Tom Dumoulin falls off the back on Etna. (Photo by Luca Bettini / AFP) (Photo by LUCA BETTINI/AFP via Getty Images)

Tom Dumoulin’s GC hopes melt on Mount Etna

Questions were asked, and Dumoulin's legs had no answer as his ambitions cratered.

by Caley Fretz

photography by Getty Images


There were questions asked of Tom Dumoulin on the slopes of Mount Etna, and then more at the finish line. He didn’t appear to know how to answer either. 

“I’m just not feeling good,” he said just past the finish line he crossed nearly nine minutes behind the rest of the GC favorites. His voice was muted, his head down, as he cast about for reasons why. 

“It’s like that,” he said. “I worked hard to get here in the best shape possible and, yeah, it’s… yeah.”

It’s been five years since Dumoulin won his Giro and two seasons since he last raced a Grand Tour. In that time he removed himself entirely from the sport for more than half a year, citing physical and mental fatigue. 

Dumoulin made his Giro goals clear in April: he wanted to race two good time trials and aim for the general classification. The first Grand Tour start in two years raised questions about his intentions and whether he could deliver on them. Those questions, at least in part, are now answered. 

Reporters probed. Is there anything wrong? Sickness, injury? Dumoulin shook his head. 

“Yeah everything’s OK, I just don’t have the legs at the moment, I don’t know why,” he said. “I don’t know… but, it is like it is.”

Dumoulin finished an encouraging if somewhat disappointing third in the Giro’s stage 2 time trial. He felt “good and strong,” he said that day, even if it wasn’t enough for a victory. The ride set him up for a run at GC, sitting just behind Simon Yates (BikeExchange-Jayco) and ahead of Richard Carapaz (Ineos Grenadiers).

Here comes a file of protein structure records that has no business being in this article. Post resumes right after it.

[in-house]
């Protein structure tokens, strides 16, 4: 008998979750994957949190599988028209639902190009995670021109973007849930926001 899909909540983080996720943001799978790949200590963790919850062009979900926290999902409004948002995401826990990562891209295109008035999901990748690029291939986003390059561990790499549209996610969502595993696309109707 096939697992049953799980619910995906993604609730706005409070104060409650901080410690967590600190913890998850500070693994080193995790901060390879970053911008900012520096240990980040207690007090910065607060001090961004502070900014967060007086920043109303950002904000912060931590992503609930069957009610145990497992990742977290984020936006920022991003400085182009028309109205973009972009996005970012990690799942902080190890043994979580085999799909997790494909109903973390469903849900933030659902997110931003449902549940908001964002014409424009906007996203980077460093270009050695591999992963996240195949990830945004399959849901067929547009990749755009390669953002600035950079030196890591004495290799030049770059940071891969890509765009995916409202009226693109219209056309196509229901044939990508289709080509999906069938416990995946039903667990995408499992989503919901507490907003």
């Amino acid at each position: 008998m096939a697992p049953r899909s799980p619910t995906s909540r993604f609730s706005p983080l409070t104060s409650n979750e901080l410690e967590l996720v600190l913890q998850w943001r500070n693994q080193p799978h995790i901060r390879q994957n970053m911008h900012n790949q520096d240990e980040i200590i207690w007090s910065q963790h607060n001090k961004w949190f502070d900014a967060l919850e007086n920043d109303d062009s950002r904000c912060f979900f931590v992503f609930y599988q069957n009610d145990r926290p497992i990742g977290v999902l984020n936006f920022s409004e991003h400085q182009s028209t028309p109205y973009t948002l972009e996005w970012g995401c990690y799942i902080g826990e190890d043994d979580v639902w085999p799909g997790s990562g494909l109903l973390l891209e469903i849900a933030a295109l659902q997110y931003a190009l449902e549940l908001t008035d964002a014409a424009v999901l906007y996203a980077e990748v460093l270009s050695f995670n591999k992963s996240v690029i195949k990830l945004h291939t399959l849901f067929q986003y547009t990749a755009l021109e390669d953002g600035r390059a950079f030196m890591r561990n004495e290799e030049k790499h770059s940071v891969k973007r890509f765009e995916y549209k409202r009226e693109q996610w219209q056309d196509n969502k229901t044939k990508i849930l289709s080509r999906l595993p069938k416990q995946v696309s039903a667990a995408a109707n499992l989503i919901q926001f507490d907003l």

Warning signs were present well before the Giro kicked off. After spending the winter in Colombia, Dumoulin had an anonymous classics season, telling AD last month that he wasn’t yet at his best self. He went to Tenerife for an altitude camp in the weeks before the Giro, preparing as all Grand Tour contenders must these days. “I will do the necessary work, without worrying whether it will be enough or not,” he said. “We will see all of this in the first week of the Giro.”

We have now seen, and GC ambitions are no longer in the cards. There remains one more target, though: the 17.4 kilometer time trial in Verona on stage 21. Between now and then, more questions linger. 

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